Waking Life

Starring:
  • Pseudo-Academic Babbling
  • SquiggleVision
  • Lots and Lots of Slackers

 

Directed by the Slacker-in-Chief
"Did you hear that shimes--yeah, the other filmsnob--actually put Snow Falling On Cedars at #20 on his personal top one-hundred list? He's the only person in the free world who actually liked the fucking thing. That guy thinks he's film critic?"

An Expression of the Holy Moments of Cinema

A boy imagines that he's suspended in the air, clinging to the handle of his family's station wagon. He lets go and floats away to an alternative universe of enlightened bums, monotone professors pontificating on the excitement of existentialism, and an angry man broadcasting antiestablishment rants from a loudspeaker atop his car. Yes, the boy lands in Austin, Texas.

Waking Life may be an expression of a first year at college—a colorful, dizzying experience in which perceptions are shaped by babbling Nietzsches. Richard Linklater's film is a plotless, freeform poem of metaphysical, metacognitive discussions on life, knowledge, dreams, and the like. Much of the explosion-gawking, sex-craving mob might find this dull as an Al Gore stump speech, but the philosophical musings—even if kookily incoherent—are alive, worthy of the animated world created for them. At its best, Waking Life is an engaging, enlightening graduate class; at worst, Starbucks inhabiting a Robert Smigel cartoon. But as an experiment in filmmaking, Waking Life is never less than fascinating, and, like a professor who recognizes a dull lecture, labors to keep our attention in its world. Discount Kants cogitate while the animation narrates: Existentialism taught through "Fun With Reel Audio." A bearded class-warrior talks about the origins of life, his body squirming with amebic malleability, as if at any moment, he could reproduce by splitting his nuclei. A cut stud in a black tee-shirt rants about animalistic chaos and the sharkish media—perhaps under the weight of Henry Rollins—while nonchalantly filling a gas can and setting himself aflame.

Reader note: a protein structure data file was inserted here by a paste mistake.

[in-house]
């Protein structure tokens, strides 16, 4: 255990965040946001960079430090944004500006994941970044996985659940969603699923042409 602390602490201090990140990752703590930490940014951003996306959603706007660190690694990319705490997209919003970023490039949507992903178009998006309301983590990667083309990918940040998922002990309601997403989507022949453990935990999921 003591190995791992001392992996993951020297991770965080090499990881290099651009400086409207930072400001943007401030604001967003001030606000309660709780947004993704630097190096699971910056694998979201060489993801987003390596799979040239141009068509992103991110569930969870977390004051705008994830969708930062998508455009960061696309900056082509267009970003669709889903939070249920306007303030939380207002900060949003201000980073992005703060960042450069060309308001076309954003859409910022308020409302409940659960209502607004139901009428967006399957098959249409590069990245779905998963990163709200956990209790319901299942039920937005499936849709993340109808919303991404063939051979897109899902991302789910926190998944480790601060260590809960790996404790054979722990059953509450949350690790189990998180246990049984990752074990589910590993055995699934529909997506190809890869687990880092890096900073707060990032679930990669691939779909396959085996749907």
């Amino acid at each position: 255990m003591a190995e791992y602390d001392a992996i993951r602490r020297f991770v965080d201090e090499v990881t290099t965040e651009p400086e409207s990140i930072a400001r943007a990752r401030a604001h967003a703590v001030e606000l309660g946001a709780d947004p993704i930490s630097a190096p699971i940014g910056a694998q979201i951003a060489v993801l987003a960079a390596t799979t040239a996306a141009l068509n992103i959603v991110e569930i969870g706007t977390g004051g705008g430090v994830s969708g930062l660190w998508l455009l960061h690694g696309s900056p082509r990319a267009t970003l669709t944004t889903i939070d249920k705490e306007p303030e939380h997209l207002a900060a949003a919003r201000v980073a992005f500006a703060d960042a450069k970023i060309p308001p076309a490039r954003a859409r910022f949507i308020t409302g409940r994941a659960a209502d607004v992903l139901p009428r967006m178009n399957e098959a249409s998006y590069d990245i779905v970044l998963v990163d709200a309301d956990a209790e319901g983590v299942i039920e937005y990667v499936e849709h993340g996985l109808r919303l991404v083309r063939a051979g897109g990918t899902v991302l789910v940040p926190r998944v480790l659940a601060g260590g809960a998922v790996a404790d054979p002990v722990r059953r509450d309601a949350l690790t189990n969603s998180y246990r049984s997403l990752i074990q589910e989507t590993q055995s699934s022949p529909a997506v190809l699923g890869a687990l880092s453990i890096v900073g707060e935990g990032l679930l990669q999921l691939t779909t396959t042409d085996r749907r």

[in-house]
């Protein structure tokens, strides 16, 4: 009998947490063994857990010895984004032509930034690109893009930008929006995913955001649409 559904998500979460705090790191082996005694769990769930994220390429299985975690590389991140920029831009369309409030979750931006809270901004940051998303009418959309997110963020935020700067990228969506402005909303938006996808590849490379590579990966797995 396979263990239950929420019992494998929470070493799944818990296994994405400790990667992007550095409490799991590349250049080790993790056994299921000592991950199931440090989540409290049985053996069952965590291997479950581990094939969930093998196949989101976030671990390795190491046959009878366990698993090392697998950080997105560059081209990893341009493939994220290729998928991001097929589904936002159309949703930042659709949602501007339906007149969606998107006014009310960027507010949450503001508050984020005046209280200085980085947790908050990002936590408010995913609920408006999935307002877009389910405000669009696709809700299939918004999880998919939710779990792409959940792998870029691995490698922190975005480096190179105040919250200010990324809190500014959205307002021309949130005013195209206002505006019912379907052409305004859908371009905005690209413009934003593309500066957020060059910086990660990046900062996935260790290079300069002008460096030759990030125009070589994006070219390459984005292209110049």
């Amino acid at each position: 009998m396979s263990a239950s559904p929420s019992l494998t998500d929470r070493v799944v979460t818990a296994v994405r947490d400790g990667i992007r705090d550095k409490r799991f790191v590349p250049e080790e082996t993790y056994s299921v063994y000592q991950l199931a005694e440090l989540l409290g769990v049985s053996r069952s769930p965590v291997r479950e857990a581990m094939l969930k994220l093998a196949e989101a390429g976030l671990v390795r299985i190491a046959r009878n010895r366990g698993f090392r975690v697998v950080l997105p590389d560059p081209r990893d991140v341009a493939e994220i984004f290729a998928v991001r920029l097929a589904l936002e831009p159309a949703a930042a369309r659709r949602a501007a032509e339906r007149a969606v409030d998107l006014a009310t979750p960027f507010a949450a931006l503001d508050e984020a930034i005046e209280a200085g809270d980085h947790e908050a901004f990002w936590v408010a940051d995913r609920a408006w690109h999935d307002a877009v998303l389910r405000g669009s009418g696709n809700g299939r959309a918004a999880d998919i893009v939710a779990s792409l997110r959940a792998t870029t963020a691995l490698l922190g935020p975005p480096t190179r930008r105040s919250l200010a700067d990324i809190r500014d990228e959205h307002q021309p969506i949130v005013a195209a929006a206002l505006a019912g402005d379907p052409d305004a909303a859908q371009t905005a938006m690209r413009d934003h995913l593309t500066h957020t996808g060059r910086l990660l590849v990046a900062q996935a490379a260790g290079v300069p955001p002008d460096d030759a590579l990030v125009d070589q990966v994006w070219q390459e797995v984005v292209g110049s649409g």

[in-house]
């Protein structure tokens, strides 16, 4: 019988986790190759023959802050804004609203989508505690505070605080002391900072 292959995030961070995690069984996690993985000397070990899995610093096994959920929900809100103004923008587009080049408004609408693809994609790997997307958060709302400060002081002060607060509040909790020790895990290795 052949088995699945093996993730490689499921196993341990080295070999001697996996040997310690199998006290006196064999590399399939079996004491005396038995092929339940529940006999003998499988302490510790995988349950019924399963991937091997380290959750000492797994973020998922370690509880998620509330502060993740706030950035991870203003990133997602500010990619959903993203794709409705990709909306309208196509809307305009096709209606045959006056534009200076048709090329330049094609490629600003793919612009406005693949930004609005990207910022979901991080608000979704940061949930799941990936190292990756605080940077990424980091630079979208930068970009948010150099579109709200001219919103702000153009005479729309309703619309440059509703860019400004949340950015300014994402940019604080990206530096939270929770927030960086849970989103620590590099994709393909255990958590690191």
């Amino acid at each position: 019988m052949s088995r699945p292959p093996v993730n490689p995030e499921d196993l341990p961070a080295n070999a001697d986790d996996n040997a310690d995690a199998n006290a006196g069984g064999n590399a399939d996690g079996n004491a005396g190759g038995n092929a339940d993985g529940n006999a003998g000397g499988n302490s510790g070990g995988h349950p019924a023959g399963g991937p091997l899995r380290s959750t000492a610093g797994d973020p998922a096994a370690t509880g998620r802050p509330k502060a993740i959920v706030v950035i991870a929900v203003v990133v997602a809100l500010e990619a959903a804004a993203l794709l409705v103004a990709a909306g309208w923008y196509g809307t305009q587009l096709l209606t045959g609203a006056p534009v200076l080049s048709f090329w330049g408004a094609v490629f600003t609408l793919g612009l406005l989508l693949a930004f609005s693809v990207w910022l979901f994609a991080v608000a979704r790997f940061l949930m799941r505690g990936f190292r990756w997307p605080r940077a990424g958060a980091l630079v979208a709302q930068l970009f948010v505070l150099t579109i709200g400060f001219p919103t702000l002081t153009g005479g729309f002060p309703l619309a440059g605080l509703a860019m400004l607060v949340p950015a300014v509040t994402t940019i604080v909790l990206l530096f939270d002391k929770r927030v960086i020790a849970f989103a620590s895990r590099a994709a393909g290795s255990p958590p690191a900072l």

Much to the eternal gratitude of fans of Before Sunrise, Ethan Hawke and Julie Delpy apparently lasted beyond that magic moment atop the ferris wheel. Here, they appear right at sunrise to ramble on about the factorials of common imaginings, proof that the collective unconscious is a sort of telepathy...or something like that. Their moment with us is fleeting; we leave them for a wonk who's discovered free will amongst the laws of quantum mechanics, that human existence is more than random chance in a probability system.

Sometimes the dialogue hovers closer to this planet. Two women—the women in this film are generally more shrill than the men, thus don't come off as well—scoff at the youthful idea that we'll somehow plateau in our mid-thirties. Some of the scenes, like this one, are succinct and tight; others are a flood of empty pronouns and prepositional phrases. Waking Life suffers as it wears on, like a wilting lecture hall. The animation grows hard to watch—imagine, without commercials, four back-to-back episodes of "Dr. Katz: Professional Therapist." But as the film winds down, it asks us to question cinema as a slave to story, and Waking Life, in all its formless glory, earns the right. Linklater's film is about the "holy moments" of cinematic truth, when we see a vision of the divine by staring into the eyes of the filmmaker.

Admittedly, the final thirty minutes are a tiresome journey through the possibilities of waking dreams, is it all a dream, are you a dream, can we control our dreams, etc. Waking Life could be an expression of the freshman experience, but as it wore on, I began to feel like a senior—tired of all the blathering, wanting to get on with real life, whatever that is. But I can look back on it with nothing but profound respect. Perhaps Waking Life is a free associative crayoning of the final moments of life—perhaps it's both these things. For many of us, college is the death of learned truths and the birth of fresh perceptions, Waking Life a painting of the final moments of that old life, moments before we let go of the handle of the family station wagon, forever, and float away to a new world. Linklater's landmark might just prepare us for an new, enlightened life at the movies.

 

The Pitch:
2 Starbucks
Plus
1 "Dr. Katz: Professional Therapist"
Plus
1 Phillip K. Dick
Equals
4 Waking Life
See It For:

A couple of Middle Eastern-looking guys trying to figure out how to convince John Ashcroft that they're not terrorists.